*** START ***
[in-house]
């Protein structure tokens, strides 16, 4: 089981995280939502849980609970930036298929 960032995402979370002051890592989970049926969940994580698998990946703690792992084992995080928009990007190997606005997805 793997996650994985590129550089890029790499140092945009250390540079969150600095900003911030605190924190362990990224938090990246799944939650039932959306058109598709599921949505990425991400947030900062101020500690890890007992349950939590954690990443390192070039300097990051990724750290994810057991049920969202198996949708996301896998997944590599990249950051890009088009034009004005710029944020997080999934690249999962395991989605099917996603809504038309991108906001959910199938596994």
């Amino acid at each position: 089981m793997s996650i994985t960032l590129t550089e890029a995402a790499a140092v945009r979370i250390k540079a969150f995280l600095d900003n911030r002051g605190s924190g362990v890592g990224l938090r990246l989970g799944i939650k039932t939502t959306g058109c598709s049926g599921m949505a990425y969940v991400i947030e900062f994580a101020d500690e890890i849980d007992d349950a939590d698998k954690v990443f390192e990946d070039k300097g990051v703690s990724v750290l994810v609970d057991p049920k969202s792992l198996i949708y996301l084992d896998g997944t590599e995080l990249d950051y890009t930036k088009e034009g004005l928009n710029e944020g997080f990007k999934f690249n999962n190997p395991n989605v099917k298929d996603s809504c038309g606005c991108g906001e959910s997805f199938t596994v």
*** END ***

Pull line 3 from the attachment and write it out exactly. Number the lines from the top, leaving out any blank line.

């Amino acid at each position: 089981m793997s996650i994985t960032l590129t550089e890029a995402a790499a140092v945009r979370i250390k540079a969150f995280l600095d900003n911030r002051g605190s924190g362990v890592g990224l938090r990246l989970g799944i939650k039932t939502t959306g058109c598709s049926g599921m949505a990425y969940v991400i947030e900062f994580a101020d500690e890890i849980d007992d349950a939590d698998k954690v990443f390192e990946d070039k300097g990051v703690s990724v750290l994810v609970d057991p049920k969202s792992l198996i949708y996301l084992d896998g997944t590599e995080l990249d950051y890009t930036k088009e034009g004005l928009n710029e944020g997080f990007k999934f690249n999962n190997p395991n989605v099917k298929d996603s809504c038309g606005c991108g906001e959910s997805f199938t596994v």